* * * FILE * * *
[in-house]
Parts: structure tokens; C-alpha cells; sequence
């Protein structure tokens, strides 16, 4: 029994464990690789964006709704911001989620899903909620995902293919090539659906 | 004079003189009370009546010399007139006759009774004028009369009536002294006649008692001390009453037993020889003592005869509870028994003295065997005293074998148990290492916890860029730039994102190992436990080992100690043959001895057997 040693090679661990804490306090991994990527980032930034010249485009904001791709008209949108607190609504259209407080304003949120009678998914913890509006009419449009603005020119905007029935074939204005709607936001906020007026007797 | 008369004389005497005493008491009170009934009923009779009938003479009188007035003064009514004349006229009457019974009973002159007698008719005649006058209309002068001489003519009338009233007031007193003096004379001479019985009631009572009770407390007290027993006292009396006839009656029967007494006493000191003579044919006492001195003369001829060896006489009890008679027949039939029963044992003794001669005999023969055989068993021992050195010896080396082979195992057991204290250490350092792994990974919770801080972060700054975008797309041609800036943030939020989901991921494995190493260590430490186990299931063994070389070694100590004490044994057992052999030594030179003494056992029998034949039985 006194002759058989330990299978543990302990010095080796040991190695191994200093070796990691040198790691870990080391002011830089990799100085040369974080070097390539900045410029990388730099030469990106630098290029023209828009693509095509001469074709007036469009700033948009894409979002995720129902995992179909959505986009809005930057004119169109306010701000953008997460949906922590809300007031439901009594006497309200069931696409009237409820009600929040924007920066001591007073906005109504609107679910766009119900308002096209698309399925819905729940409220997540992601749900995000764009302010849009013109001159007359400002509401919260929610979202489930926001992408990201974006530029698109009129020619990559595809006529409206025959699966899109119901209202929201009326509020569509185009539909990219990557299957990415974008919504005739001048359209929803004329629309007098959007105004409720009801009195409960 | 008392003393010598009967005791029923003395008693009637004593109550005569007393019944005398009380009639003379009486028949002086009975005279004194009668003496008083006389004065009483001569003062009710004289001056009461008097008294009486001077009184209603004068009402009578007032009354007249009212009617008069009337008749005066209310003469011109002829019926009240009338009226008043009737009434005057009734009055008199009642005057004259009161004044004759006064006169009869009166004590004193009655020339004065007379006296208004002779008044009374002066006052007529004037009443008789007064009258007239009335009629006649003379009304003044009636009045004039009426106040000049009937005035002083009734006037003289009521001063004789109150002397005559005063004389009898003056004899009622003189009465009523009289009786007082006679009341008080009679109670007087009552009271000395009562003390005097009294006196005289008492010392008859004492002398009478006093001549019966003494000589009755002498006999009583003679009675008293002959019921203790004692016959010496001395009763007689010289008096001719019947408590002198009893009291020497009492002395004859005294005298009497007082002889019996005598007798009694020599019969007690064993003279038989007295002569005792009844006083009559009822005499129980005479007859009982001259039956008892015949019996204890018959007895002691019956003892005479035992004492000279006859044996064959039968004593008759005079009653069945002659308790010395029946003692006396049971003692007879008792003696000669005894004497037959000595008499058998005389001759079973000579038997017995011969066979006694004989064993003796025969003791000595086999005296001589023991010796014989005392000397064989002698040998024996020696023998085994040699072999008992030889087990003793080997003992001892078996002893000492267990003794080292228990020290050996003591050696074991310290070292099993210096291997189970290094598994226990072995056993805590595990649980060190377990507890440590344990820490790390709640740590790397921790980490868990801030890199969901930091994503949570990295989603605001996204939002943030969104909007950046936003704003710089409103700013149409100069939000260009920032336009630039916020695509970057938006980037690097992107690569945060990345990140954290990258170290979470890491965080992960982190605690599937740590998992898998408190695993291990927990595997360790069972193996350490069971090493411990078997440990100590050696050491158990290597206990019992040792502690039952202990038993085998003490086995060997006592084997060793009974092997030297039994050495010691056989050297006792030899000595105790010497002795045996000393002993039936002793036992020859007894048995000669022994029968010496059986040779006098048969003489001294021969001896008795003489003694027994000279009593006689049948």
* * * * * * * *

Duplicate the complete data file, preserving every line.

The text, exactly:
[in-house]
Parts: structure tokens; C-alpha cells; sequence
């Protein structure tokens, strides 16, 4: 029994464990690789964006709704911001989620899903909620995902293919090539659906 | 004079003189009370009546010399007139006759009774004028009369009536002294006649008692001390009453037993020889003592005869509870028994003295065997005293074998148990290492916890860029730039994102190992436990080992100690043959001895057997 040693090679661990804490306090991994990527980032930034010249485009904001791709008209949108607190609504259209407080304003949120009678998914913890509006009419449009603005020119905007029935074939204005709607936001906020007026007797 | 008369004389005497005493008491009170009934009923009779009938003479009188007035003064009514004349006229009457019974009973002159007698008719005649006058209309002068001489003519009338009233007031007193003096004379001479019985009631009572009770407390007290027993006292009396006839009656029967007494006493000191003579044919006492001195003369001829060896006489009890008679027949039939029963044992003794001669005999023969055989068993021992050195010896080396082979195992057991204290250490350092792994990974919770801080972060700054975008797309041609800036943030939020989901991921494995190493260590430490186990299931063994070389070694100590004490044994057992052999030594030179003494056992029998034949039985 006194002759058989330990299978543990302990010095080796040991190695191994200093070796990691040198790691870990080391002011830089990799100085040369974080070097390539900045410029990388730099030469990106630098290029023209828009693509095509001469074709007036469009700033948009894409979002995720129902995992179909959505986009809005930057004119169109306010701000953008997460949906922590809300007031439901009594006497309200069931696409009237409820009600929040924007920066001591007073906005109504609107679910766009119900308002096209698309399925819905729940409220997540992601749900995000764009302010849009013109001159007359400002509401919260929610979202489930926001992408990201974006530029698109009129020619990559595809006529409206025959699966899109119901209202929201009326509020569509185009539909990219990557299957990415974008919504005739001048359209929803004329629309007098959007105004409720009801009195409960 | 008392003393010598009967005791029923003395008693009637004593109550005569007393019944005398009380009639003379009486028949002086009975005279004194009668003496008083006389004065009483001569003062009710004289001056009461008097008294009486001077009184209603004068009402009578007032009354007249009212009617008069009337008749005066209310003469011109002829019926009240009338009226008043009737009434005057009734009055008199009642005057004259009161004044004759006064006169009869009166004590004193009655020339004065007379006296208004002779008044009374002066006052007529004037009443008789007064009258007239009335009629006649003379009304003044009636009045004039009426106040000049009937005035002083009734006037003289009521001063004789109150002397005559005063004389009898003056004899009622003189009465009523009289009786007082006679009341008080009679109670007087009552009271000395009562003390005097009294006196005289008492010392008859004492002398009478006093001549019966003494000589009755002498006999009583003679009675008293002959019921203790004692016959010496001395009763007689010289008096001719019947408590002198009893009291020497009492002395004859005294005298009497007082002889019996005598007798009694020599019969007690064993003279038989007295002569005792009844006083009559009822005499129980005479007859009982001259039956008892015949019996204890018959007895002691019956003892005479035992004492000279006859044996064959039968004593008759005079009653069945002659308790010395029946003692006396049971003692007879008792003696000669005894004497037959000595008499058998005389001759079973000579038997017995011969066979006694004989064993003796025969003791000595086999005296001589023991010796014989005392000397064989002698040998024996020696023998085994040699072999008992030889087990003793080997003992001892078996002893000492267990003794080292228990020290050996003591050696074991310290070292099993210096291997189970290094598994226990072995056993805590595990649980060190377990507890440590344990820490790390709640740590790397921790980490868990801030890199969901930091994503949570990295989603605001996204939002943030969104909007950046936003704003710089409103700013149409100069939000260009920032336009630039916020695509970057938006980037690097992107690569945060990345990140954290990258170290979470890491965080992960982190605690599937740590998992898998408190695993291990927990595997360790069972193996350490069971090493411990078997440990100590050696050491158990290597206990019992040792502690039952202990038993085998003490086995060997006592084997060793009974092997030297039994050495010691056989050297006792030899000595105790010497002795045996000393002993039936002793036992020859007894048995000669022994029968010496059986040779006098048969003489001294021969001896008795003489003694027994000279009593006689049948």